A rendering of Mack-Cali Realty Corp.’s soon-to-be-upgraded Harborside complex in Jersey City — Courtesy: Mack-Cali
By Joshua Burd
Mack-Cali Realty Corp. will largely stay the course for now, its interim CEO said this week, with a continued focus on selling its suburban office buildings and stabilizing its waterfront portfolio as it searches for a permanent chief executive.
Speaking to analysts and shareholders on Monday, MaryAnne Gilmartin said she was “deeply committed to ensure we continue to execute on the plans currently in place.” That includes leasing up office space in Jersey City and completing sales that were in progress in areas such as Parsippany, Madison and Metropark in the midst of the company’s recent board shakeup and the ouster of former CEO Michael DeMarco.
“Clearly the focus on the suburban dispositions is a clear priority that’s been reaffirmed by the newly reconstituted board of directors,” Gilmartin said during the real estate investment trust’s second-quarter earnings call. “In addition, there is a feeling that the lease-up strategy on the waterfront is critical, and that we are going to be focused on wins there in the coming months.”
Another ongoing consideration for the Jersey City-based company is whether to separate its office and residential assets.
“And then with the board, we’re going to be working as management to develop strategic alternatives in the coming months. Clearly, given the environment we find ourselves in, there are challenges around execution and whether it’s the right time to make any strategic moves, but the board of directors is focused on this, and we’ll be ready should there be an opportunity.”
Gilmartin, who was installed as board chair in mid-June, spoke on the call a week after being named acting CEO. The shakeup followed a year-long proxy fight by a group of activist investors, led by hedge fund Bow Street LLC, which won control of the board in June ahead of the company’s annual meeting.
The veteran development executive thanked DeMarco for his service to the real estate investment trust. But she went on to say the board “is in clear alignment with shareholders … that the company is unlikely to realize maximum value in its current structure. Consequently, the board is actively continuing to pursue value maximization strategy.”
She added that “there is the broader thinking around where does the company go, and what strategic alternatives are available for the company.” But “given where we are in the middle of a pandemic, it’s difficult for us to give any sense of how opportunistic we can be.”
“What we’re not going to do is sell the company in a fire sale — and we need to be strategic,” Gilmartin said. “And that is the work of the day.”
Mack-Cali announced late last year that it had agreed to sell 2.4 million square feet of office space in Parsippany and Madison to a joint venture led by Onyx Equities LLC, the first step in a plan to shed its remaining suburban assets. David Smetana, the REIT’s chief financial officer, said Monday that the first phase of the sale includes 11 buildings with a sale price of $167.6 million. That phase is slated to close at the end of the third quarter, while a second phase with four buildings is slated to close by year-end at a price of $105.8 million.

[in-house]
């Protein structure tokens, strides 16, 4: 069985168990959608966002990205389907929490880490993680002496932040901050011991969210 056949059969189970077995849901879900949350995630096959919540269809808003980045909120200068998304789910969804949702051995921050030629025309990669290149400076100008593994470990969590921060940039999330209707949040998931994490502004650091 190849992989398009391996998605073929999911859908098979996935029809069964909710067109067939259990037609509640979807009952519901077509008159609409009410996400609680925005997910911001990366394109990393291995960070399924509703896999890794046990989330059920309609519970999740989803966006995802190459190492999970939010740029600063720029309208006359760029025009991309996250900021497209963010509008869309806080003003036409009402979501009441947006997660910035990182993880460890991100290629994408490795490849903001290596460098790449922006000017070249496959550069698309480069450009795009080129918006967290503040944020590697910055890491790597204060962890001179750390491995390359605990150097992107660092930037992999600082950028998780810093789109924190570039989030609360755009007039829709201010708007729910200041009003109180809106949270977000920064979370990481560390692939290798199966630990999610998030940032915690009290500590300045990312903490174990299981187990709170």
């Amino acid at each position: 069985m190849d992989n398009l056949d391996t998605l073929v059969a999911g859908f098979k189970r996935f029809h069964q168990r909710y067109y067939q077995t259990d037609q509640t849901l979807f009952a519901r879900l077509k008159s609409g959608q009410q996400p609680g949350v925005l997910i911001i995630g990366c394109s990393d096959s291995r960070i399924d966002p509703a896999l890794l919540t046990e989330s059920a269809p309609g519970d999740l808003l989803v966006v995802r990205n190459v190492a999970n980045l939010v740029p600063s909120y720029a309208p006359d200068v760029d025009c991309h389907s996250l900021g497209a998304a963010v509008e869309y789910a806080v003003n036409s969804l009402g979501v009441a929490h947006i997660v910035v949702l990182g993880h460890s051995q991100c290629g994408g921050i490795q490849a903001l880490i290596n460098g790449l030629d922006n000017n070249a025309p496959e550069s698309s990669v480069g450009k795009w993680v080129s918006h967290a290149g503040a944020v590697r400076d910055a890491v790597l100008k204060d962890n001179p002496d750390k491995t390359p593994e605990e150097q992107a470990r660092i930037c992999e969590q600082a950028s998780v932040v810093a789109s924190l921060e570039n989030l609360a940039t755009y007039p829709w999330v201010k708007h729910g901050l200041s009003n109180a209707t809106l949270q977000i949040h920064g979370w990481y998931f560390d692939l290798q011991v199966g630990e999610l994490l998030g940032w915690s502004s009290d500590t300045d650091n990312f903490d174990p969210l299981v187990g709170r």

The company is also selling clusters of buildings in Monmouth County, Short Hills and Metropark and hopes to see the transactions completed late this year or early next year. At Metropark, Smetana said “we are starting to see more institutional names than we typically see in New Jersey starting to look at that product,” while the Monmouth and Short Hills portfolios will likely go to local operators partnered with hedge fund or private equity investors.
Mack-Cali may be able to add value to those buildings in the coming months, in the wake of the COVID-19 crisis, as office tenants look to spread their operations across multiple locations. Nick Hilton, executive vice president of leasing, said the REIT was seeing an uptick in Metropark and Short Hills, which are served by multiple highways but also have access to mass transit.
“If you want to just look at the entire market itself, we’re talking about the second largest suburban office market outside of Los Angeles and sort of a structural vacancy problem of about 20 percent market-wide,” Hilton said. “So the real product that’s going to perform well is the true Class A and trophy. I think we’re going to still continue to follow that strategy to capitalize on this activity and continue to execute the strategy of disposing the assets.”
That trend could also benefit Mack-Cali’s Jersey City portfolio.
“We’re seeing a movement toward … companies that are close in the urban core of Manhattan who are looking at strategies even post-vaccine to decentralize,” Gilmartin said. “And I think that bodes well for the waterfront. I think there is potential for a refresh and a strategy that might look to capitalize on the world we find ourselves in, and the changing trends in how to keep talent safe, engaged and content.”